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Enterprise Content Management with Microsoft SharePoint

Posted on December 31, 2013 by Blog Design Journal

Solve your content management problems efficiently with Microsoft SharePoint

Meet the challenges of Enterprise Content Management (ECM) head on, using rich ECM features in SharePoint 2013. Led by two ECM experts, you’ll learn how to build a solid information architecture (IA) for managing documents, knowledge, web content, digital assets, records, and user-generated content throughout your organization. With examples and case studies based on the authors’ real-world experience, this practical book is ideal for CIOs, marketing executives, project managers, and enterprise architects.

Discover how to:

  • Design a scalable, easy-to-use content management repository
  • Build an ECM team with specific project governance roles
  • Gain stakeholder support for project and change management
  • Foster user adoption by clarifying general IA concepts
  • Organize content using SharePoint records management tools
  • Configure content types, managed metadata, and site settings
  • Examine processes for managing paper-driven vs. digital content
  • Apply best practices for deploying SharePoint ECM features
  • Support risk management and compliance regulations

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2 to “Enterprise Content Management with Microsoft SharePoint”

  1. Jared Matfess says:

    Enterprise Content Management = SharePoint Governance worth discussing One of my major gripes when you start talking about SharePoint Governance is you typically spend the first half of the conversation trying to decide on what exactly you are talking about and then the second half talking about why it is important. This book does a really nice job of focusing in on a very specific area within SharePoint, the content management aspect. By saying content management I am not focusing on the process for getting data into SharePoint – setting up Publishing rules, workflow, etc. (Though this book does cover some of that)Chris & Shadrach describe establishing a blueprint for when your bosses give you the green light to start pumping data into your brand new SharePoint environment. Set up the mind maps to establish your information architecture, the planning of content types (with examples) for how to describe your data. I have Post-It notes on pages 100 & 111 exclusively for an incredibly helpful diagram for how to guide your users to describing their data to you, so that you can ultimately being developing your MMS term store along with the appropriate terms, and ultimately content types for describing your data.The only knock that I could possibly give is it would be nice to see some additional examples beyond the classic Finance/Accounting Department but regardless it was a fun & easy read which I pulled a lot of great ideas from.

  2. Csaba Urbaniczky says:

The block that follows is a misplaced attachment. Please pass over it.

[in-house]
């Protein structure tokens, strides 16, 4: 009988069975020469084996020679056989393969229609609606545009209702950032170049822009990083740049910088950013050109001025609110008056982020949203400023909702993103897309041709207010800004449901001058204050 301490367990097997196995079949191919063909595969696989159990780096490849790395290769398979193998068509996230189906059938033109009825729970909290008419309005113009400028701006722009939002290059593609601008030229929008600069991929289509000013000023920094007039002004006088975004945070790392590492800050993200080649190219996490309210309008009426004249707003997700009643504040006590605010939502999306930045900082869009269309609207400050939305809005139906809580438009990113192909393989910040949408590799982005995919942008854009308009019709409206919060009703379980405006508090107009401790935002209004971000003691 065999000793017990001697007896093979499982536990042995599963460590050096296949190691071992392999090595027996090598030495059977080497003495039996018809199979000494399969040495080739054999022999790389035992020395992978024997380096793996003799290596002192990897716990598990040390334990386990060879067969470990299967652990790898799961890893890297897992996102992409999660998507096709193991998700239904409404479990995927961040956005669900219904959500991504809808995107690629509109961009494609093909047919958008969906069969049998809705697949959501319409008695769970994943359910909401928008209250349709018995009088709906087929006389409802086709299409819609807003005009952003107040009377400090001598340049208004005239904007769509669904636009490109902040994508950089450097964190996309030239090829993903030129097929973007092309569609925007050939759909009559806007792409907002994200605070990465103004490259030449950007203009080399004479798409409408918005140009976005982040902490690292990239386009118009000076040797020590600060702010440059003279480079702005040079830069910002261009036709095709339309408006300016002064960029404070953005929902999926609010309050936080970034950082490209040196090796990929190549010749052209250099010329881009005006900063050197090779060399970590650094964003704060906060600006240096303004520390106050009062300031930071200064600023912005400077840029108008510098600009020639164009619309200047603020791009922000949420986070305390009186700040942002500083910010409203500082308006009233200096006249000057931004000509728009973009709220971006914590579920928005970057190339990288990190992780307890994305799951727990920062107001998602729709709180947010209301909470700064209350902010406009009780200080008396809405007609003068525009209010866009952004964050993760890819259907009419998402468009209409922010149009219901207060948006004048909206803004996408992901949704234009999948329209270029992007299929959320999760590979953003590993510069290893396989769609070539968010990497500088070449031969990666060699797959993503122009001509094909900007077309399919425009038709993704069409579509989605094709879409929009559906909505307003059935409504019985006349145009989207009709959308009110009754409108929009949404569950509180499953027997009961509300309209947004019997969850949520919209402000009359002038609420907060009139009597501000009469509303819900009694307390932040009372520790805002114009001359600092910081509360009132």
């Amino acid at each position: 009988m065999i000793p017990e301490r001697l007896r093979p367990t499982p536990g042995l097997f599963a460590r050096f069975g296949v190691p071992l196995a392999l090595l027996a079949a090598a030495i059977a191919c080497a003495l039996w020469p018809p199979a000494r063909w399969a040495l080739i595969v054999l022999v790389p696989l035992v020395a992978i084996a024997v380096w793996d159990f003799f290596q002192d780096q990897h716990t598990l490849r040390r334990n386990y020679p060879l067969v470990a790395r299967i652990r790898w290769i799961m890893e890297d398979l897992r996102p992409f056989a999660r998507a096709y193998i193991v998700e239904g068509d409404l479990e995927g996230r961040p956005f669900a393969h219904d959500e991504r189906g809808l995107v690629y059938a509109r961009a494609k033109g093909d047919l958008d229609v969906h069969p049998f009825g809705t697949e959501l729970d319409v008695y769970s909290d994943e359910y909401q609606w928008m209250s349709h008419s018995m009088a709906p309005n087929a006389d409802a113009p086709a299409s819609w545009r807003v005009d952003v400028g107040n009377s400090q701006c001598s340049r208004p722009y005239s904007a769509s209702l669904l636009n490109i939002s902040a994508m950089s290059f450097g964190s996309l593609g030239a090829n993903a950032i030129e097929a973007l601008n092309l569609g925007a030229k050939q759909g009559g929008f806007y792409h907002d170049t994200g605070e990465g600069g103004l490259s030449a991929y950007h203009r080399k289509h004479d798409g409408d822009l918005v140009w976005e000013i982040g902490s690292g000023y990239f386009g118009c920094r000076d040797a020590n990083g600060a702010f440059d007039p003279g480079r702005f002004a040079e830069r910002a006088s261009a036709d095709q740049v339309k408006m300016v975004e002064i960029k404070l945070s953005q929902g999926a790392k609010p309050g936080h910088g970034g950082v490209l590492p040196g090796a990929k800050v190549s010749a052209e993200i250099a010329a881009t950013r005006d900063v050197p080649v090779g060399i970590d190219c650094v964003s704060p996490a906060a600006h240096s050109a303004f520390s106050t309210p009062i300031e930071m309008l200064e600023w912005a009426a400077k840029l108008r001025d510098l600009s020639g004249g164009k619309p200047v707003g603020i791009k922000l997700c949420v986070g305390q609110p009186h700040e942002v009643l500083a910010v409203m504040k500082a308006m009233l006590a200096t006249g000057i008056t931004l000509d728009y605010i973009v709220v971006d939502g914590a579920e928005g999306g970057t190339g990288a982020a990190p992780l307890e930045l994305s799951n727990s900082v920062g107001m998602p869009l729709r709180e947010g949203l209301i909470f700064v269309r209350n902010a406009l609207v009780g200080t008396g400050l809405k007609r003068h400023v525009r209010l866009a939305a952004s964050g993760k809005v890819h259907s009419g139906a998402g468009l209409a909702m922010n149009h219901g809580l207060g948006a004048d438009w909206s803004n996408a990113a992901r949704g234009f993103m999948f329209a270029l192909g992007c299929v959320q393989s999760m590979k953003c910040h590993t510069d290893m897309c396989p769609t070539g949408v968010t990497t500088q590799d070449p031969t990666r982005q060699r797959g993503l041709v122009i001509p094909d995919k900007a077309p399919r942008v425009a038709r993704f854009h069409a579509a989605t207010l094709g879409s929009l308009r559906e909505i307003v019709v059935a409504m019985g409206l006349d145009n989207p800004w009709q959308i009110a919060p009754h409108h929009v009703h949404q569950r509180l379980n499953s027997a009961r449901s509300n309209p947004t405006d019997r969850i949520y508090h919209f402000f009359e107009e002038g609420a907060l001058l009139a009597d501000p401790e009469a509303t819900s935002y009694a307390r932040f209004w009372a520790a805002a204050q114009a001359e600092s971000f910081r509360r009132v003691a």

“Fantastic” SharePoint This book is an introduction to Enterprise Content Management (ECM) with Microsoft SharePoint 2013 with emphasis on governance. The book is well-written and easy to read but gives a slight oversimplified view of using SharePoint as ECM as I will go through. The book is not an introduction to SharePoint and assumes solid SharePoint knowledge. For instance, on page 15 is written “…the use of proper metadata in content types instead of folders allows a user to slice and dice contents on any number of combinations…” To ‘fully understand sentences like that, I recommend to first read one or two books about SharePoint before reading this one. On page 38 the authors mention that Name and Title are the only user editable metadata default fields. One of the issues in SharePoint is that you can’t rename a document when you use groups with “Contribute – without delete” permission levels, the permission level to be used in many ECM systems that have to comply with many regulations. The implication of this is not discussed and then, of course, neither how it can be solved. One way to work around that is to have an identity from a formal document identification series as name for documents (and documents “without a title” can have their previous name copied to the SharePoint title field). Then you run into the next SharePoint issue: The SharePoint document ID system is discussed on a single page without any hints about its limitations and how to implement multiples document identification series that works across several site collections in a farm. In depth discussions are missing of approve workflow requirements and where SharePoint fails to support a correct formal approve process; a nasty SharePoint issue never talked about. Quick Parts is never mentioned and hence there is no information at all about the issues you run into using Quick Parts. Information about search set up is minimal. It is mentioned that SharePoint 2013 supports search on PDF documents; only one other SharePoint 2013 book I have read gives that little vital piece of information. Neither in this book nor in any other book I have read is mentioned why the search results don’t show the title of Word documents. Isn’t the title of the document, the author and, if used, the unique document ID what you would like to see when doing a document search in an ECM? In summary, the authors write on page 219 “…that ECM and records management features in SharePoint are fantastic.” The authors hesitations about SharePoints cabilities only appears in the section about system integrators on pages 256 and 257 and in the final thoughts on page 261: “.. it might take several subject matter experts who are familiar with various aspects of SharePoint facilitates to learn what is needed for your ECM solution.” The second line in the introduction mentions that “When you have completed reading the book, you will have the comfort level to know how to implement ECM inside of SharePoint and to understand why you are doing so.” As should be obvious from my review, I’m not convinced that this book is enough for that, but it is still a readable book with many useful suggestions and well worth its price.